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A Mental Shift—How to Switch to Charlotte Mason Homeschooling, Part 6

Charlotte Mason Homeschool Mental Shift

We’ve been talking about how to make the transition to the Charlotte Mason method in your homeschool. Some people are ready to dive in with both feet; others feel more comfortable easing into it step by step. So I’ve been outlining a way to make that transition in five stages. I hope you feel free to linger at each stage until it feels comfortable.

We’ve talked at length about changing your methods for the different school subjects, but there’s also a change that needs to happen in your mindset. Today I want to address that mental part of making the transition.

Most of us think about education in certain ways. Some of those ideas might fall right into step with a Charlotte Mason approach, but some might not; and if we don’t know the difference, it will be easy to get off track.

We tend to think as we have been thinking unless we purposefully make a change. So let’s take a look at three tendencies that might be programmed into our minds from past experiences—three ideas that we might easily lean into without even realizing that they’re taking us the wrong direction.

Three Tendencies

  1. Feeling like your homeschool has to look a certain way—it has to meet up to certain expectations and look perfectly like someone described or exactly like someone else’s Charlotte Mason home school. Do not let yourself be locked into something like that. Charlotte Mason wanted her approach to be a method, not a system. A system promises, “You do X, Y, and Z, and you will turn out this particular product.” That’s not the way it is with Charlotte Mason, because Charlotte Mason is all about the child as a person, an individual, and we teach each individual person. So use her methods in a way that will fit your child best. You can level up or level down her methods in order to fit the way your children learn best and where they are in the process. Make Charlotte’s methods your own. Let them fit your family, and make your home school a reflection of your personality as you use her methods in a way that ministers to each individual child.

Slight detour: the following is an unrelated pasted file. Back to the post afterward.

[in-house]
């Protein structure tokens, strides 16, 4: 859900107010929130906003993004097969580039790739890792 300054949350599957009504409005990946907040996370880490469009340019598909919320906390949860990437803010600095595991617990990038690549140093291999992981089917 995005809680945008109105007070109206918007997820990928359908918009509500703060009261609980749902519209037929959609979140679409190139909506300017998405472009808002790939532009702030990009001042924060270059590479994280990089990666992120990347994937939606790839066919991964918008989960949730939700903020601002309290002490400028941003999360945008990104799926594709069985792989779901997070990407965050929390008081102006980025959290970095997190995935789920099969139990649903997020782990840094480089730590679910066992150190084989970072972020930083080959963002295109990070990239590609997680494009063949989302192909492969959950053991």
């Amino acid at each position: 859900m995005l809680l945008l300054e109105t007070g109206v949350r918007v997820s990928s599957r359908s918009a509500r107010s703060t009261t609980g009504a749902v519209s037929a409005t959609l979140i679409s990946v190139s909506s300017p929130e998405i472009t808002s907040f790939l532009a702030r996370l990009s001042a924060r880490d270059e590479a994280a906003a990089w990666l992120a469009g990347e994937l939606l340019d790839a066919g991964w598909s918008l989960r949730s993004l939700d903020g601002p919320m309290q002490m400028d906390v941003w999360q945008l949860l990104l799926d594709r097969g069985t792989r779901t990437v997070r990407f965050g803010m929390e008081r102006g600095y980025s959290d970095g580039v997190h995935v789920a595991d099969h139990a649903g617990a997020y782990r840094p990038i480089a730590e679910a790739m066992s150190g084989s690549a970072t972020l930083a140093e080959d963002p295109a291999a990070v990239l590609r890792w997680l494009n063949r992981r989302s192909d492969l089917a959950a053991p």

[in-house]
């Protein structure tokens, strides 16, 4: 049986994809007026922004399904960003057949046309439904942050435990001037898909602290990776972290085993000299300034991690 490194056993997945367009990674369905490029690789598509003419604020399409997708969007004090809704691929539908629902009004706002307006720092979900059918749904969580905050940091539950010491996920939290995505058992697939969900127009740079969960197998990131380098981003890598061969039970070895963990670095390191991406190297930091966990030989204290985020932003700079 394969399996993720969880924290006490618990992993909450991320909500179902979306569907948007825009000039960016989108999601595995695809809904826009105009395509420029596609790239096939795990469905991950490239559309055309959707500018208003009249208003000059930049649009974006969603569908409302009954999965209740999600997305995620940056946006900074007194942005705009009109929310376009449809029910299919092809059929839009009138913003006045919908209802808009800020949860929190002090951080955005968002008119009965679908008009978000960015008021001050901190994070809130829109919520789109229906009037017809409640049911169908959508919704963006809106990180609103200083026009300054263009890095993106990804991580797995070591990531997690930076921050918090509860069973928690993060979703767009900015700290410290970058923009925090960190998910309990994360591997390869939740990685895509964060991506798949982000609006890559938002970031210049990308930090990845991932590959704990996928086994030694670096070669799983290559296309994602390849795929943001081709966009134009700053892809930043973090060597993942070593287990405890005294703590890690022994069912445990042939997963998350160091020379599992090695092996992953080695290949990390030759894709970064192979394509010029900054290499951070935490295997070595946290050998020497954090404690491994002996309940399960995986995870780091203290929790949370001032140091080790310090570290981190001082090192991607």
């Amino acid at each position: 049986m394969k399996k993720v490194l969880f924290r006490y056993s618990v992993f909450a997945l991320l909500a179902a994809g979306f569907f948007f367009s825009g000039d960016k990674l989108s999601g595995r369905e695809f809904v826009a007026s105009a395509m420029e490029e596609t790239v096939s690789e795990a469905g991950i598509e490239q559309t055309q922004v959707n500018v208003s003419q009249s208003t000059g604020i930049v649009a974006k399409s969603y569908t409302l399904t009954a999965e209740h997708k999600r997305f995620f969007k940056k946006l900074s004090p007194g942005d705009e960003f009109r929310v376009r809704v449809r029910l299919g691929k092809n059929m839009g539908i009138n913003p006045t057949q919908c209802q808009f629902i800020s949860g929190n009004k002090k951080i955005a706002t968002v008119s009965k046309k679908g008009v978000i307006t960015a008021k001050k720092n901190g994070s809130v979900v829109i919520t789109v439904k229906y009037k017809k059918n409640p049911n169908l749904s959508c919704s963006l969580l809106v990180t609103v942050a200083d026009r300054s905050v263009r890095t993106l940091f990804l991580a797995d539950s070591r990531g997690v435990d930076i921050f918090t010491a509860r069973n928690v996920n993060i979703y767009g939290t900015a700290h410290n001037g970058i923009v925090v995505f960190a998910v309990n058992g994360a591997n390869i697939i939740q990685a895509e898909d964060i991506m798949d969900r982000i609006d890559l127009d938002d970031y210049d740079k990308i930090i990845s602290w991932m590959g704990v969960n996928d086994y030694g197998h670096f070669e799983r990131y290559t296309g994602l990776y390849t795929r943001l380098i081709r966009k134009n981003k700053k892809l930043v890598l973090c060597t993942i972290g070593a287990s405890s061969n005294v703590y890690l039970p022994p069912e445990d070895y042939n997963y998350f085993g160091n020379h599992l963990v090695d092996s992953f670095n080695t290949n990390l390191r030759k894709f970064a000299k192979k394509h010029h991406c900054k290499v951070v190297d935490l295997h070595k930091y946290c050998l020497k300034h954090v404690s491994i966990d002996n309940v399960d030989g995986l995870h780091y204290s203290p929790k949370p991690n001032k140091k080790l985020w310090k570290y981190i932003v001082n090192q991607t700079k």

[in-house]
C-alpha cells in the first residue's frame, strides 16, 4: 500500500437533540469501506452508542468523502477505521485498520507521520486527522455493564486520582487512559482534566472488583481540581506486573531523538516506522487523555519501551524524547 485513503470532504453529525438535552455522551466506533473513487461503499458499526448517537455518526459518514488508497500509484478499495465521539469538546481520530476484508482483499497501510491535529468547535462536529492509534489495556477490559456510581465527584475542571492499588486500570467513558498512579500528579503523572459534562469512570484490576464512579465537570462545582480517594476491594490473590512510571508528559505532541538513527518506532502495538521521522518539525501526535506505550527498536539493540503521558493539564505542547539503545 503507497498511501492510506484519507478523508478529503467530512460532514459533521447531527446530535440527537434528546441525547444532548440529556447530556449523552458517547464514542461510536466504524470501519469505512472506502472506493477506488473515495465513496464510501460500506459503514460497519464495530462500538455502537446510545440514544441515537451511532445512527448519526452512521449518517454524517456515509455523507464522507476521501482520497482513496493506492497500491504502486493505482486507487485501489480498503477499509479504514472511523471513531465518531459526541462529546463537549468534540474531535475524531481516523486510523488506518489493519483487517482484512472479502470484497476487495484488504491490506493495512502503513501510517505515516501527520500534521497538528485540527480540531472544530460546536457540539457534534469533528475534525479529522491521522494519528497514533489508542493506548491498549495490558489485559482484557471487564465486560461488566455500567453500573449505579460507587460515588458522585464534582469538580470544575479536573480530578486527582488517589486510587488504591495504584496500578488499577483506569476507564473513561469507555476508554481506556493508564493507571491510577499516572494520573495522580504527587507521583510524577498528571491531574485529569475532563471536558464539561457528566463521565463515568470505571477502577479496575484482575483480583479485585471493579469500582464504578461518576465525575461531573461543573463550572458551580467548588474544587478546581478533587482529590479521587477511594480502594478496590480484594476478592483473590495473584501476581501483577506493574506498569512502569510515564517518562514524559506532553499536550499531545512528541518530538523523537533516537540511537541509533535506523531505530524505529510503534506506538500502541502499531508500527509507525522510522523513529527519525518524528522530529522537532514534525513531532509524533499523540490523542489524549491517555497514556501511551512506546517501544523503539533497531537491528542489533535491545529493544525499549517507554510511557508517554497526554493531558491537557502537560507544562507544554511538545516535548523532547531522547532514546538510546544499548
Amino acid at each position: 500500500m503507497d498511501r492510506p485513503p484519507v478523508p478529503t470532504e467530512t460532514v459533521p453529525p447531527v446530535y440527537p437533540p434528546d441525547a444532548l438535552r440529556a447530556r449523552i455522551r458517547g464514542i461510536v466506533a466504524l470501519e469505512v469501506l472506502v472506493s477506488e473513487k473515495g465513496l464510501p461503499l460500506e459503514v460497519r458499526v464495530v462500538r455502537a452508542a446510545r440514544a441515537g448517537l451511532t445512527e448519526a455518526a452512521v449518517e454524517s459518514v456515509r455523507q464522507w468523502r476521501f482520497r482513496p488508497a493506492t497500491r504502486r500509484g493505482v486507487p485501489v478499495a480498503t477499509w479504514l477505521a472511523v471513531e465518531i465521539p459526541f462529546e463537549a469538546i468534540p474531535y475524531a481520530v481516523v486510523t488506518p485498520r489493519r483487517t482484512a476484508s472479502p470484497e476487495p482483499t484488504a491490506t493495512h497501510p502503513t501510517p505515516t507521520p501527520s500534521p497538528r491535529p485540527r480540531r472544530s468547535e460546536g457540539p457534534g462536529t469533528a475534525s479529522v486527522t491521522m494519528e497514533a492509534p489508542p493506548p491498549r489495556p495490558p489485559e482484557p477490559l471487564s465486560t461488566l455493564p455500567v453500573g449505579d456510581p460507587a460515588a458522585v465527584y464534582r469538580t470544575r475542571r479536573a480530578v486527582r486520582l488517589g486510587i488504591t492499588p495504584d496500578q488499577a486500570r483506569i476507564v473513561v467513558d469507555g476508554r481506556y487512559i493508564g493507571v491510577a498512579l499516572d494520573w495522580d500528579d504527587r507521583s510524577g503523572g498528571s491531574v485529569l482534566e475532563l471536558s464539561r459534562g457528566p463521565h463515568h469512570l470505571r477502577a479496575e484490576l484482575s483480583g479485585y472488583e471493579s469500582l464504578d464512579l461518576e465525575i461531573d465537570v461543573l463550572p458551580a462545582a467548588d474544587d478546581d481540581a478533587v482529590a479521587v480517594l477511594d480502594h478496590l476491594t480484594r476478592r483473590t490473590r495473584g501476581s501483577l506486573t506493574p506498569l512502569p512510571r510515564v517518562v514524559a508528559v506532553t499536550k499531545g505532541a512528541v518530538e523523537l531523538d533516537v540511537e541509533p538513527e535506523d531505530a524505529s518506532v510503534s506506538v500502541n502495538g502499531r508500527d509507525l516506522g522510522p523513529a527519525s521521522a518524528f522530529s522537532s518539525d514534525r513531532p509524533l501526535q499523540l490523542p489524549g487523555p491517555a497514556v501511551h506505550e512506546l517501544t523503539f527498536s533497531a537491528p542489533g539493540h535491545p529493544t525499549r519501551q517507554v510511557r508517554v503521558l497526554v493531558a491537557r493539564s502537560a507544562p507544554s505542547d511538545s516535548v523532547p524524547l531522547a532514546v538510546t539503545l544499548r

2. Many of us have a certain definition of education that might need to be tweaked if we’re going to stay on a Charlotte Mason track. Lots of people think that education is just “Dump the facts into the kids’ heads and make sure that they remember them until the test.” For many of us, that’s the way we were “educated” (if you want to use that term for that process). We had certain facts we were supposed to remember, and then when we got to the test, we regurgitated those facts. And usually what happened afterward—I don’t think I’m the only one who did this—usually you would jettison all of those facts in order to make room for the next load.In a Charlotte Mason approach, education is much wider, much broader, much better than that philosophy. In a Charlotte Mason approach, education is three-faceted. It’s like a three-legged stool. You know what happens with a three-legged stool if you take away one of the legs. It tips over. And it’s the same with Charlotte’s approach to education. You need all three legs of the stool.

    The three facets are: Education is an atmosphere, a discipline, and a life. By “atmosphere” Charlotte meant the ideas that rule your life as a parent. The ideas that are ruling your own life are going to permeate the atmosphere of your home, and your children will absorb those ideas just from living with you. Charlotte believed that the atmosphere of your home makes up one-third of your child’s education as a person.